Immigrants make huge contribution to the NHS in United Kingdom.
Symptoms of a rare form of vasculitis called Wegener’s Granumolatosis
I have had more contact with the NHS over the past year than desirable though there is nothing like first-hand experience to provide insights, writes Brian Wilson.
Having suffered from apparently random ailments and felt generally rotten for a few months, I was referred to hospital in Stornoway. There, I experienced a stroke of good fortune (and excellent care).
A Manchester-based consultant who had never previously been there took one look at my case-notes and deduced the ailments were not so random. They were symptoms of a rare form of vasculitis called Wegener’s Granumolatosis.
I later learned how fortunate I was to get that diagnosis early since, because the condition is so rare, that does not always happen. So thank you, Dr Ali Salem Ramadan Ajaj, and our NHS without borders.
I was air ambulanced to Raigmore and another lucky break in the person of a Polish consultant with a specialist interest not just in vasculitis, which is pretty rare itself, but my sub-species. These damned immigrants!
Amidst political sniping about Brexit and pernicious claims about demands made on the NHS by immigration, an historical truth tends to get lost. The NHS has, to a significant extent, been built on immigration since its inception. This is nothing recent.
From early days, there were Jewish doctors who had fled the Nazis. There were nurses and auxiliaries brought from Commonwealth countries to meet post-war labour shortages. There were the Irish and in Scotland there was internal migration with the islands providing a disproportionate recruitment base for nurses.
I do not believe Brexit is going to disturb that history to any significant extent. Seven per cent of the NHS workforce in Scotland are of non-UK nationality. In England (I can’t find the same breakdown for Scotland) there are five times as many Indians as Romanians; four times as many Filipinos as Spaniards. Only 5.5 per cent come from EU countries.
There is no reason to believe, when Brexit dust settles, a shutter will come down on people – consultants or auxiliaries – the NHS requires. However, there is another side to this coin. Would it really be a bad thing if the NHS was less dependent on staff from other countries?
I hope nobody will pretend to be stupid enough to claim that is an “anti-immigrant” question. Nothing could be further from the truth. However, there are reasons it needs to be asked.
The first involves an inescapable whiff of post-colonialism in an assumed reliance on poorer countries sending us doctors and nurses to maintain the NHS. Eventually, these countries become more prosperous – as we are seeing in Eastern Europe – and less likely to export their brightest and best.
Then there is a legitimate question about over-reliance on immigrant labour leading to a failure to educate and train enough of our own people to work in the NHS, at all levels. The question has to be faced up to honestly: “Why are there no longer enough young Scots opting for careers in the NHS?”
In Scotland, Nicola Sturgeon, when Health Secretary, actually cut the number of nursing and midwifery training places in case we ended up with “oversupply and graduate unemployment”. Fat chance. The numbers are only now getting back to 2011 levels.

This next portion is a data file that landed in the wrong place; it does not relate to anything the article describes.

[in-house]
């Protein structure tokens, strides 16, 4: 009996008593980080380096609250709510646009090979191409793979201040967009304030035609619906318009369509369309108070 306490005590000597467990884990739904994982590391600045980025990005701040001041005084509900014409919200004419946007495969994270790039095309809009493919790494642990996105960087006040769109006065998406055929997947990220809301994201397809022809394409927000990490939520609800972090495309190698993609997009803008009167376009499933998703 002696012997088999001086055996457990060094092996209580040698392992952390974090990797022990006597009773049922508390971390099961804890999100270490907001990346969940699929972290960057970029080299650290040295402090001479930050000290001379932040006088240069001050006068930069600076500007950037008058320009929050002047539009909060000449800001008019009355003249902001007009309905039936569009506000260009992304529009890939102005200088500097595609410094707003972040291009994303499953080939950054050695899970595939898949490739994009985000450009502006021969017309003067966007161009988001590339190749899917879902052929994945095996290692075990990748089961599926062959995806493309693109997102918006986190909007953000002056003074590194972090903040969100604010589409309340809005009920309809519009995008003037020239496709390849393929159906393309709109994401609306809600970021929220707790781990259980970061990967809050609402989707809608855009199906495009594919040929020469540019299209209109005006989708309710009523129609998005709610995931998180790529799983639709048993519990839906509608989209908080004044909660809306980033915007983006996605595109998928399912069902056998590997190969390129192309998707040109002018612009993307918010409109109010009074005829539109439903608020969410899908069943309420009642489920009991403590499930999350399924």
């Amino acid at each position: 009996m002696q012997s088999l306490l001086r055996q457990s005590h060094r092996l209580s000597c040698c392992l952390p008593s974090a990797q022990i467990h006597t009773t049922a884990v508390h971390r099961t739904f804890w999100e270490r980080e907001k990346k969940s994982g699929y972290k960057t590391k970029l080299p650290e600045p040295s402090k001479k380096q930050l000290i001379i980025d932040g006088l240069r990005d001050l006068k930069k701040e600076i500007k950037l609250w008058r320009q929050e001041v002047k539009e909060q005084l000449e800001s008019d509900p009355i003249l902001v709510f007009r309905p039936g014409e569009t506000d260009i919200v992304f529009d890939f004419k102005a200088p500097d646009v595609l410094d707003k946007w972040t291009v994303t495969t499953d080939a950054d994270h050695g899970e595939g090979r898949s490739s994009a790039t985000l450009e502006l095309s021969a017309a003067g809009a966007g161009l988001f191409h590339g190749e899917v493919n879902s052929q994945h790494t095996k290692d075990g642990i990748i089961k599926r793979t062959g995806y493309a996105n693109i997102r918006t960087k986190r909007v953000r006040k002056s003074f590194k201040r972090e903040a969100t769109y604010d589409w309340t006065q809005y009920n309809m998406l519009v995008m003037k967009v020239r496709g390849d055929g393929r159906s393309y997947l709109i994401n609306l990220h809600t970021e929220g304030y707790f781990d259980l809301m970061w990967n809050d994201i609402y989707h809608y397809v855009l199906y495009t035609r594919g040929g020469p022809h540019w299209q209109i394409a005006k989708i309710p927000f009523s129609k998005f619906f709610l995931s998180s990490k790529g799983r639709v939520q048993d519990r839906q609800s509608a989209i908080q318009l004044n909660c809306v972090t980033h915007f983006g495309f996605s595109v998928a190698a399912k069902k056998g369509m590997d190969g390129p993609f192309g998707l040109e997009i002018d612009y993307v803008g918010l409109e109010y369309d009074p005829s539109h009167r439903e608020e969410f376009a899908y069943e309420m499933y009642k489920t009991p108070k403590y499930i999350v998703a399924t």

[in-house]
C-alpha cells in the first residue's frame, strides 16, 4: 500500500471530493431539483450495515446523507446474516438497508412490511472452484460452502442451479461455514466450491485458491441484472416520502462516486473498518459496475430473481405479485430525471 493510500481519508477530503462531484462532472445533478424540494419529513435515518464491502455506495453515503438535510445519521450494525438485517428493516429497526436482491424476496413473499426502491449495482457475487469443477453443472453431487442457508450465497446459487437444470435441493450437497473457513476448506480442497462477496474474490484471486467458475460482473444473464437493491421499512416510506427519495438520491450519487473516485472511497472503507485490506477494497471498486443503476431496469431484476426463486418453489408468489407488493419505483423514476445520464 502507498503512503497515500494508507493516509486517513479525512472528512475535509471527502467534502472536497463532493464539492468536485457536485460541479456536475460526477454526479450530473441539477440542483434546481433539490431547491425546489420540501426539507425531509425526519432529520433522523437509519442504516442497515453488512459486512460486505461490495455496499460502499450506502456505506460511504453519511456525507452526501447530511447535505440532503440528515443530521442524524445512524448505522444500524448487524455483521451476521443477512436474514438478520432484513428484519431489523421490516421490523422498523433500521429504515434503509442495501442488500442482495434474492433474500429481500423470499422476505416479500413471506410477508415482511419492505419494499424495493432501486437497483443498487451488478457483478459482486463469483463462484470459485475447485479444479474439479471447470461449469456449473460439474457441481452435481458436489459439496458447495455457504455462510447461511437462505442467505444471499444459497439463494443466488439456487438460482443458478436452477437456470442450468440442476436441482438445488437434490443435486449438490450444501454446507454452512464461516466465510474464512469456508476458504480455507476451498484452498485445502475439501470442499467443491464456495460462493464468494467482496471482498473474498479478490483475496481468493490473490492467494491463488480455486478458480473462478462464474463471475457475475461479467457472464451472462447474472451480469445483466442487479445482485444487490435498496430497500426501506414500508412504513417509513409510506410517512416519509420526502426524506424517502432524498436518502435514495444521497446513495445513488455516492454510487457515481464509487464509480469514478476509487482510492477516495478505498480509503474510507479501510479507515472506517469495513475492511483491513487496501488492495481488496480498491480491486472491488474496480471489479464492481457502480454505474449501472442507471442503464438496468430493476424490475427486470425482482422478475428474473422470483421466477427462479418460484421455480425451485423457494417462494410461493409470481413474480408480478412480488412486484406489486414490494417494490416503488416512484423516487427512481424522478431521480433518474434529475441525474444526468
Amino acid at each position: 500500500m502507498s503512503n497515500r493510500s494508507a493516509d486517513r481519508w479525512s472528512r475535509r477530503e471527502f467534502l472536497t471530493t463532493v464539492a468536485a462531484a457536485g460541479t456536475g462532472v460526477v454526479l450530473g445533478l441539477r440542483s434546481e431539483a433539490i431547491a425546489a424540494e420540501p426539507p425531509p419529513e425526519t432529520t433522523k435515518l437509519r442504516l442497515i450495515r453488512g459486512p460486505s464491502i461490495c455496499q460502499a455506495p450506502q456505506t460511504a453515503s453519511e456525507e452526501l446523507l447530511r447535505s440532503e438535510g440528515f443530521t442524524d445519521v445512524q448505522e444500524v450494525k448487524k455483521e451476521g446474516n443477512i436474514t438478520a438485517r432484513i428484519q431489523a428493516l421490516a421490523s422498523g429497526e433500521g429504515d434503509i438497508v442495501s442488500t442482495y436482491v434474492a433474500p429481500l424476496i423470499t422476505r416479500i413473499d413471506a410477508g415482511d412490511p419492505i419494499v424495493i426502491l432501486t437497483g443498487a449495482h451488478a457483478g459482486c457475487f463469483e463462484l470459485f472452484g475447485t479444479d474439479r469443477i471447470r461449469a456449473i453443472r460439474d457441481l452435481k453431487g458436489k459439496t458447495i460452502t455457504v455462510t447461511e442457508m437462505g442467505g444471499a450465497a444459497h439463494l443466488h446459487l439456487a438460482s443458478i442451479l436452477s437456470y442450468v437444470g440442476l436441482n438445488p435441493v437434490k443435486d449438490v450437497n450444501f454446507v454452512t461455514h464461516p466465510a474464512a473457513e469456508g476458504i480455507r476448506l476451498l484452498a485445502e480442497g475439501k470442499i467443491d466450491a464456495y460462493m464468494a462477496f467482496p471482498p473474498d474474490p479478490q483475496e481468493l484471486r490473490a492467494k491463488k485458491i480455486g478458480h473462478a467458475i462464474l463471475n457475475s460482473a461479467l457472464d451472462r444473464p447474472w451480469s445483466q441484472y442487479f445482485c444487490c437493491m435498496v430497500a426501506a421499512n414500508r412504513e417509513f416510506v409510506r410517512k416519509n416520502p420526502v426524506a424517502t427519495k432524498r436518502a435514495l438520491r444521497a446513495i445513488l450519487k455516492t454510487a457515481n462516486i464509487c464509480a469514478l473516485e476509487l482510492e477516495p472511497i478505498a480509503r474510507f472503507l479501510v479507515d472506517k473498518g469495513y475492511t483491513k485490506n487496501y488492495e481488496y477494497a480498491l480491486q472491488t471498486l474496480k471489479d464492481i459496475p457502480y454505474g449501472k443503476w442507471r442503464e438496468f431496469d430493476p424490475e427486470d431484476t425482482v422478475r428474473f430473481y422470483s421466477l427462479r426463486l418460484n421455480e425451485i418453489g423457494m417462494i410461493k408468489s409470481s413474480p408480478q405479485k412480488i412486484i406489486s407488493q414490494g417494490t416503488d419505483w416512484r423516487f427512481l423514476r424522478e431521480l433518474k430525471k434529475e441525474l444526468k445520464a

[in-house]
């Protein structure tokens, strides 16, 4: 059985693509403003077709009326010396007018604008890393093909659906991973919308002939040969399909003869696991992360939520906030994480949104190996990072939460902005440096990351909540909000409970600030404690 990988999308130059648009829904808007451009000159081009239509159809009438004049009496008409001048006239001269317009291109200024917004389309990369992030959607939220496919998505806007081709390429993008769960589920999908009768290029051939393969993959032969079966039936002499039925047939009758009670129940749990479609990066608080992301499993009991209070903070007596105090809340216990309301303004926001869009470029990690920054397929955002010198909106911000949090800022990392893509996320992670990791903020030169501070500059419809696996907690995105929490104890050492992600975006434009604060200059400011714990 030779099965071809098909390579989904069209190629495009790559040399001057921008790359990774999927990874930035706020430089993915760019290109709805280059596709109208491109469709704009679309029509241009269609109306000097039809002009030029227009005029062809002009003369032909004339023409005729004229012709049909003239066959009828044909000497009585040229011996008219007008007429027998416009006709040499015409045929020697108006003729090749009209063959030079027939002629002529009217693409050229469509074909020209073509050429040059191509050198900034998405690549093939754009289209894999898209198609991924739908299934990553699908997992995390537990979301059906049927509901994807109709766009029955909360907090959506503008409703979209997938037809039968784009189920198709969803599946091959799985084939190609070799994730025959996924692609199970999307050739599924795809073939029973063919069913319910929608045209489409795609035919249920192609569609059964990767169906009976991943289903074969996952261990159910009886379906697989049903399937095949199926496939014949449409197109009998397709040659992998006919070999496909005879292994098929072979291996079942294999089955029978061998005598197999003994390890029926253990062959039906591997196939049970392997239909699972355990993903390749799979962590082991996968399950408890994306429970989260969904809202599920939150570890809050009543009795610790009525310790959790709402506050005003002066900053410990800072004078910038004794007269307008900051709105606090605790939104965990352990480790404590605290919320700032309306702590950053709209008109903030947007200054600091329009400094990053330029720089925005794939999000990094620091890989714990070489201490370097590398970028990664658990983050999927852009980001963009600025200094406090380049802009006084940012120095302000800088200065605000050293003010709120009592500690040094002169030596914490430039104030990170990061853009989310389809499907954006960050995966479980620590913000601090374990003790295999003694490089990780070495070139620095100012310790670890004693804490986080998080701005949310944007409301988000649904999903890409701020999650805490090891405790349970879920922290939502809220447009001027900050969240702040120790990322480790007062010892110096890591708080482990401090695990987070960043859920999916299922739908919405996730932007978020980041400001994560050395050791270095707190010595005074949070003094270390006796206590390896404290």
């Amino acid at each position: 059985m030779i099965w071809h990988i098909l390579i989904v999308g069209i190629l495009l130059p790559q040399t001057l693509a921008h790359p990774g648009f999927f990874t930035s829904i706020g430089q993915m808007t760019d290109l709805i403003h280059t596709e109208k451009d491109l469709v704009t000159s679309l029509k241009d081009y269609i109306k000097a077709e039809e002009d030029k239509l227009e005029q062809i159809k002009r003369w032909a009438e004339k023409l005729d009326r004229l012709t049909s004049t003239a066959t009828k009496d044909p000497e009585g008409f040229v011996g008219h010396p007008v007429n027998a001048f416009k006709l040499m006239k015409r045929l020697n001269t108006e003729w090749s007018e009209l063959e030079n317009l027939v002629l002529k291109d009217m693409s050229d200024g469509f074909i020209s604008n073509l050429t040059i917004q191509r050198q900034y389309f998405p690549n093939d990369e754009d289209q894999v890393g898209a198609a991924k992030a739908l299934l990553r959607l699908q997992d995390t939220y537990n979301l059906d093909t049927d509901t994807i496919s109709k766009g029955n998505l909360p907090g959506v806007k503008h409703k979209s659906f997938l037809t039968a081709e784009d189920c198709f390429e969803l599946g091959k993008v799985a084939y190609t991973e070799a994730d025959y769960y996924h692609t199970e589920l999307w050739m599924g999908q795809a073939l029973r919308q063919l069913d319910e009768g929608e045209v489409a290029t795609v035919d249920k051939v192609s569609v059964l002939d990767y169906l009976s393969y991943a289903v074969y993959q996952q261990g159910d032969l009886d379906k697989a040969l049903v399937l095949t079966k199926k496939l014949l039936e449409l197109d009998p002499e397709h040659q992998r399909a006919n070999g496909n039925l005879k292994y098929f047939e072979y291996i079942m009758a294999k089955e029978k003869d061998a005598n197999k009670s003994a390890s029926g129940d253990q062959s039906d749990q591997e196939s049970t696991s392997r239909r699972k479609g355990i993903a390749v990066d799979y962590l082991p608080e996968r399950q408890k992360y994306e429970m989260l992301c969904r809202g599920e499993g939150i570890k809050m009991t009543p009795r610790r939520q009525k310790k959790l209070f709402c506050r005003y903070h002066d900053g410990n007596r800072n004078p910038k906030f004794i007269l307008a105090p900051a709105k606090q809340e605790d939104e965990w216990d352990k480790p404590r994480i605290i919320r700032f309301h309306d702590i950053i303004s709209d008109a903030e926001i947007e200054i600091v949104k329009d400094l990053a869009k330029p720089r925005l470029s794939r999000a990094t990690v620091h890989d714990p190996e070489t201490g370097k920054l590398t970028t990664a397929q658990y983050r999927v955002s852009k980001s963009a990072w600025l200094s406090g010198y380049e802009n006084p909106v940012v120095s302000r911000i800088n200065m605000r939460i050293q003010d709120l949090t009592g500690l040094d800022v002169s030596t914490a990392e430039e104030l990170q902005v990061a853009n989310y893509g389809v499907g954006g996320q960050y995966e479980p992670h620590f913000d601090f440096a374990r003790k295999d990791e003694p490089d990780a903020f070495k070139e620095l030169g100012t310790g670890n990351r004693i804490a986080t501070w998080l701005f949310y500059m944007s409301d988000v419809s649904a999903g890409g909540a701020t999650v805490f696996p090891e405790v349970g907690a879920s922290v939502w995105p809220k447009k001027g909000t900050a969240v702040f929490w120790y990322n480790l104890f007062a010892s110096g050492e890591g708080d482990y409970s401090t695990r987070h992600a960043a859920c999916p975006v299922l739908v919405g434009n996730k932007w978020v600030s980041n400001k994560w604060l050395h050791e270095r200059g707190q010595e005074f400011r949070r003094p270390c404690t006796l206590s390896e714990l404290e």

When the alarming tally of NHS staff vacancies in Scotland was published recently, the response from Jeanne Freeman was: “We are doing all we can to try and mitigate the appalling impact that a no deal Brexit poses to recruitment to our health and care services”. Really? Is that all?
Few who have had the kind of contact with the NHS that I have over the past year fail to appreciate the value of the institution, the dedication of staff or strains they are under from myriad factors – mainly that medical science keeps people alive a lot longer than in 1948.
Unless and until society reconciles itself to the fact it is going to have to pay a lot more for the service it demands in time of need, current political debates will prove marginal to these challenges. Blaming Brexit is light years removed from these realities.
PLEASE DON’T CALL THE MIDWIFE BACK TO THE HEBRIDES
My limited knowledge of the BBC programme “Call the Midwife” suggested that, in among the child-births, it reflected social attitudes and conditions in the East End of London in the 1960s.
However, when the Christmas Special took it to Lewis and Harris, I would have bet a few bob on such sensitivities and insights being replaced with the usual rag-bag of clichés and stereotypes. And I would have won my bet.
Hard, Presbyterian religion, of course, had to be at the centre of events. As one implausible scenario followed another, we found the boatman – with an even more implausible accent – refusing to take the heroic team to a lighthouse on the Sabbath, although the lives of woman and unborn baby were at stake.
This would never have happened, as a moment’s research into the doctrine of “necessity and mercy” could have confirmed. Even allowing for dramatic licence and the passage of half a century, it is disrespectful and insulting to tell the world otherwise.
OK, it was entertainment rather than documentary. But if they were going to alight upon the Hebrides at all, there might have been some acknowledgement that these islands provided a kernel of the future NHS when, in 1912 – not 1964 – the Dewar Report delivered such a devastating indictment of medical conditions that the system of District Nursing was created.
There might even have been parallels to draw. Whether in Poplar or Possil, Lewis or Lewisham, it was poverty and poor housing which dictated low life expectancy.
But hurrah, it all ended with a ceilidh and the scenery was wonderful. “Super telly” – so who needs historical accuracy or respect for people and beliefs?